Canada has performed very well in world education rankings.  We find ourselves able to keep up with some of the world's best education systems, like Finland, and we do it at a much lower cost per student than the US has managed to.  It looks like all that testing and data exhaust fixation costs a lot more than your students' well being, it's also hugely inefficient.

A well running education system focuses on pedagogy.  It is what fuels it, it is what makes the system serve its students using the best possible learning practices.  Pedagogy is a tricky concept, and it doesn't offer simplistic solutions that digital technology companies can app-up, but it does give everyone, no matter how much they may disagree on the details, a common goal.

There was a lot of talk about coming together and pulling in the same direction over the Common Curriculum at this conference.  We aren't all on the same page in Canada when it comes to processes or how the system should run, but pedagogy is on everyone's mind.  Best practices have to drive education.  Having standards isn't a bad thing, but when you're so fixated on the data exhaust you're producing that you forget fundamental pedagogical practice, you've lost sight of what education should be in the data smog you've created.

ASU/GSV Summit

I went to the strangest education conference of my career this past couple of days.  Wikispaces invited me down to attend and what a learning experience it was.  Surrounded by a struggling US education system that spends more and produces less than our own, I found it difficult to follow the circumstances they've invented for themselves.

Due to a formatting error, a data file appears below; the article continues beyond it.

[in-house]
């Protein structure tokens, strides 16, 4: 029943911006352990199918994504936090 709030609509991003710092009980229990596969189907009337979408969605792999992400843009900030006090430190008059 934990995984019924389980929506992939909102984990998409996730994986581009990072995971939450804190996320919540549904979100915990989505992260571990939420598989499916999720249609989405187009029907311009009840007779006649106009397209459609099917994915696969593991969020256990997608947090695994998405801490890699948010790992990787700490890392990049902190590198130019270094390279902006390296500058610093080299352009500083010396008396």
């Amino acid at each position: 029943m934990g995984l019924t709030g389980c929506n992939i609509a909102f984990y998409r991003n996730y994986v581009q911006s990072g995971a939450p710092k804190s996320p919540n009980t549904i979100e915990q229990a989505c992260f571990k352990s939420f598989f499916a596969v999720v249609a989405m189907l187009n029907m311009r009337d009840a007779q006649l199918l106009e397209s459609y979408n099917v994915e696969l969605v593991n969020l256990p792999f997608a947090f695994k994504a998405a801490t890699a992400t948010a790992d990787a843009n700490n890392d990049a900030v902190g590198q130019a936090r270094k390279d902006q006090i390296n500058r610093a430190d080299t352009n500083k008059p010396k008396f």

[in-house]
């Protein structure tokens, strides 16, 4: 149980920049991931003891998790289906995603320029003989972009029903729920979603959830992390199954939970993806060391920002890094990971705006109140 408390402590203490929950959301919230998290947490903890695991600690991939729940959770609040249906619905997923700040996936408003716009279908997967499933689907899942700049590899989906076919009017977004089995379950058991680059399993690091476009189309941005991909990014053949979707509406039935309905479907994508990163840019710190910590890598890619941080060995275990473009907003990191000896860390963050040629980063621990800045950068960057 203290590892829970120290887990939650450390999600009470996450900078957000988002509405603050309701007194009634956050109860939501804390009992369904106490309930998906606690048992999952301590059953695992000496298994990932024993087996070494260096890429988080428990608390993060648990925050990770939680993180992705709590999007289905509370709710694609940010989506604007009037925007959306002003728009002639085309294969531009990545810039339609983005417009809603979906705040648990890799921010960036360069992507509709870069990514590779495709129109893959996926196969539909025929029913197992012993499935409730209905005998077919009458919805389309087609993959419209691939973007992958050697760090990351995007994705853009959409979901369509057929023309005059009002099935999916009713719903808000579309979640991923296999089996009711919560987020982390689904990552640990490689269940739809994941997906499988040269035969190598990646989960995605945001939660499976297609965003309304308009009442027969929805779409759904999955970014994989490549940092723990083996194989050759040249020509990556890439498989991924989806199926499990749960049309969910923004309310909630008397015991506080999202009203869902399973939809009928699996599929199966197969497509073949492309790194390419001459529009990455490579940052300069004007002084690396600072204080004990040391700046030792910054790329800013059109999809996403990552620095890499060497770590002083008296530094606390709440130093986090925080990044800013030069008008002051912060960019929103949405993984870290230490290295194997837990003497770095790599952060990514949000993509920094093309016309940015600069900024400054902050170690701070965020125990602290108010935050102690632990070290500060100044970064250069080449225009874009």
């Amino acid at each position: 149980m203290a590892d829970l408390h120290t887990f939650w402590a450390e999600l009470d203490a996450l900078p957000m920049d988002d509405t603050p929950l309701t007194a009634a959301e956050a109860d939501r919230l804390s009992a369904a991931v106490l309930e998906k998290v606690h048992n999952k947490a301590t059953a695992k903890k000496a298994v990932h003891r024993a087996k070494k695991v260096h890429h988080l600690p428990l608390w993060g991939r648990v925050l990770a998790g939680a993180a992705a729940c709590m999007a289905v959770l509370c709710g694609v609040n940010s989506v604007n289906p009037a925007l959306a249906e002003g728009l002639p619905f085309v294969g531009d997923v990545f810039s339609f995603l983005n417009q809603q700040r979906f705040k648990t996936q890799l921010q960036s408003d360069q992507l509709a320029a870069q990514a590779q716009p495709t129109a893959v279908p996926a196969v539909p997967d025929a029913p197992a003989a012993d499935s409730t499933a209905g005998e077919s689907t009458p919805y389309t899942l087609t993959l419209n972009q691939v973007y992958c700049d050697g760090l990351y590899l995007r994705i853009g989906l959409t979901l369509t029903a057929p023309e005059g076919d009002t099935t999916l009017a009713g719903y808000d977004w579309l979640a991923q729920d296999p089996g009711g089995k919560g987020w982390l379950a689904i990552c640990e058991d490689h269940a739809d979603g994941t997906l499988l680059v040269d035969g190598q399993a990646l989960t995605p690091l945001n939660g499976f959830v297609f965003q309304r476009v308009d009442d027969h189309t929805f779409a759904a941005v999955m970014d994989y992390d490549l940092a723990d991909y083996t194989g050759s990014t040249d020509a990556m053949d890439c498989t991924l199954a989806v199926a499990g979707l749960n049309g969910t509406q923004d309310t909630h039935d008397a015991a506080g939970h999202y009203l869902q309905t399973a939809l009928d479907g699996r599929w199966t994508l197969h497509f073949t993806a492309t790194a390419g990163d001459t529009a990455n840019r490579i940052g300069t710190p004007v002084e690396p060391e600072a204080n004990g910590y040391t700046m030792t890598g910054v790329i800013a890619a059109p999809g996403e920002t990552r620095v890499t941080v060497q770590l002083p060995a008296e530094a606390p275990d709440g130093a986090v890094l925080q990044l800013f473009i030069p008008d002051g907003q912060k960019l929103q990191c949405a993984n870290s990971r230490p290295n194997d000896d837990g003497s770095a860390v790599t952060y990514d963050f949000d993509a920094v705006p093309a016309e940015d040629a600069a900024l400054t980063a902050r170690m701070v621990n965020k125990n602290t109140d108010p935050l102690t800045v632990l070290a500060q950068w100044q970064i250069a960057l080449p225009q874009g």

Being a stranger in a strange land I wasn't necessarily trapped by the expectations of the other people in attendance, though I wasn't the only one questioning what I saw.  There seems to be a clear split in American education.  There are the Common Curriculum fans (check out that webpage, ride the hyperbole!), and then there are parents & teachers who are questioning the value of such a regimented, testing focused approach to learning.  Strangely, very few education technology companies seem to be questioning this approach, though they all appear quite interested in education.

The whole thing occurred on the surface of a conference that was more an educational technology trade show than an examination of sound pedagogical practice.  That politics and the business that feeds it drives the US education system rather than sound pedagogy became more apparent to me as the conference went on: